My branch’s community is small, with about 8,500 residents (as reported in the 2020 Census). For many years the township had a weekend long event called Summerfest, organized by a church located in our town center. This was before my time in the community, so I had never experienced the fun. Since COVID, they haven’t been able to reinstate the annual event. From what I’ve heard in my time as branch manager, many people have been missing Summerfest. While not as large of an event, the block party will hopefully successfully fill the hole in our community’s offerings.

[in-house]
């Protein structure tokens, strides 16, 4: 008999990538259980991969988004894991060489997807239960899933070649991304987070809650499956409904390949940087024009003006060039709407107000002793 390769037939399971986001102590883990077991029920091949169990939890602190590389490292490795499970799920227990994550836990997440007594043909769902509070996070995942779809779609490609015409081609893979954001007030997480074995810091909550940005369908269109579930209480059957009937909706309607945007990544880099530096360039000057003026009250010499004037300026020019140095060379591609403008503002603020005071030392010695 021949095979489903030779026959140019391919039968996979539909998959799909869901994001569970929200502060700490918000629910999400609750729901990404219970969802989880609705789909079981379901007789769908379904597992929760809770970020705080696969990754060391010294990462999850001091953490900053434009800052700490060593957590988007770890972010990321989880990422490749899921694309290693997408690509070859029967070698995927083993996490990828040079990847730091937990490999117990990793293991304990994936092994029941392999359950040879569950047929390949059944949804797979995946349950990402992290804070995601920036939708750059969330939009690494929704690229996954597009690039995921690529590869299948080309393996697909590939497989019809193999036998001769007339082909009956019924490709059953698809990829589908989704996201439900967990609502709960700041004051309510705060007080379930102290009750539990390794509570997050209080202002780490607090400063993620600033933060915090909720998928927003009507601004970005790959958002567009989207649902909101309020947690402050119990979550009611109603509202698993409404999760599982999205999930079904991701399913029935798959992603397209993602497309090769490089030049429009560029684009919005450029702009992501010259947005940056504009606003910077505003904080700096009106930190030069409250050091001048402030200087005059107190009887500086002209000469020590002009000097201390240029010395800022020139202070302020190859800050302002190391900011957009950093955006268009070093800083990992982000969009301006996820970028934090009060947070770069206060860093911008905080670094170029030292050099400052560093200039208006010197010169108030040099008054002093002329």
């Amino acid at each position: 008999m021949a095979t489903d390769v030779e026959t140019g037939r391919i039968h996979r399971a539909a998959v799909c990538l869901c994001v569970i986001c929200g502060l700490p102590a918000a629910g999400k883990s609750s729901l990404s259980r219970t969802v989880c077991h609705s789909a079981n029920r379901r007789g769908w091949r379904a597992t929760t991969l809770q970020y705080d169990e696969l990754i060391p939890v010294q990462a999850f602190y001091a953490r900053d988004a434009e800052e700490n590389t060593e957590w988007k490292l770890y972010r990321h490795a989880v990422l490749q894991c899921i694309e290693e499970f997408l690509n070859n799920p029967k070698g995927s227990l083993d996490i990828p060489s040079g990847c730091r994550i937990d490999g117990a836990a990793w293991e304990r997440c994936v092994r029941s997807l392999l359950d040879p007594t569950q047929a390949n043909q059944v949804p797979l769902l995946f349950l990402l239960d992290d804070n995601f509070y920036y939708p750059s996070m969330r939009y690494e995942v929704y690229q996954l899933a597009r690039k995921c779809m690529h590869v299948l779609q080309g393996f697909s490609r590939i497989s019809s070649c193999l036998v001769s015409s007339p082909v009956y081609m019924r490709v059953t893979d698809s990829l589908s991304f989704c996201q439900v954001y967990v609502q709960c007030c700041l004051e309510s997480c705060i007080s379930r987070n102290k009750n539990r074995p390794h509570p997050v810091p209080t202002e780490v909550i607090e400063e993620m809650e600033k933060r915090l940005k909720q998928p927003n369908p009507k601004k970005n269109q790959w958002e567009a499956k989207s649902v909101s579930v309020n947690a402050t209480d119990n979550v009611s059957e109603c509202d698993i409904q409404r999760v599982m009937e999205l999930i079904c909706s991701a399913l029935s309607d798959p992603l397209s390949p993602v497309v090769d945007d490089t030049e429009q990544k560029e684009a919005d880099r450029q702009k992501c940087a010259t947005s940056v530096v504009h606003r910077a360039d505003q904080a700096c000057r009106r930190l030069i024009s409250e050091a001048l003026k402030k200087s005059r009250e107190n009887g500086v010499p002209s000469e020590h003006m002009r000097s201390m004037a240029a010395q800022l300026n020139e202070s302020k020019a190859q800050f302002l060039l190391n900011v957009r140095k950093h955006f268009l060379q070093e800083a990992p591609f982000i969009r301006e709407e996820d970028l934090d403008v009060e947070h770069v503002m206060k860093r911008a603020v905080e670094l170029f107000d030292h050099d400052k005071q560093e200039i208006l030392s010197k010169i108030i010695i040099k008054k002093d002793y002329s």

It has been a process.

I reached out to representatives at community organizations and spoke at our monthly township trustees meeting, emphasizing the children and family aspect of the event. I also talked with our branch’s Friends group, asking them for financial support. Everyone I spoke with were happily on board. Next, we put together a small planning committee and laid out what we hoped the event would be, thinking BIG and narrowing it down to what’s manageable this year. We also spoke with other departments in our system, asking them to participate as well. Due to that, we are represented throughout the event: the library branch at one end, the bookmobile in the middle as part of the touch-a-truck, and our Community Engagement department as one of the organizations at the other end.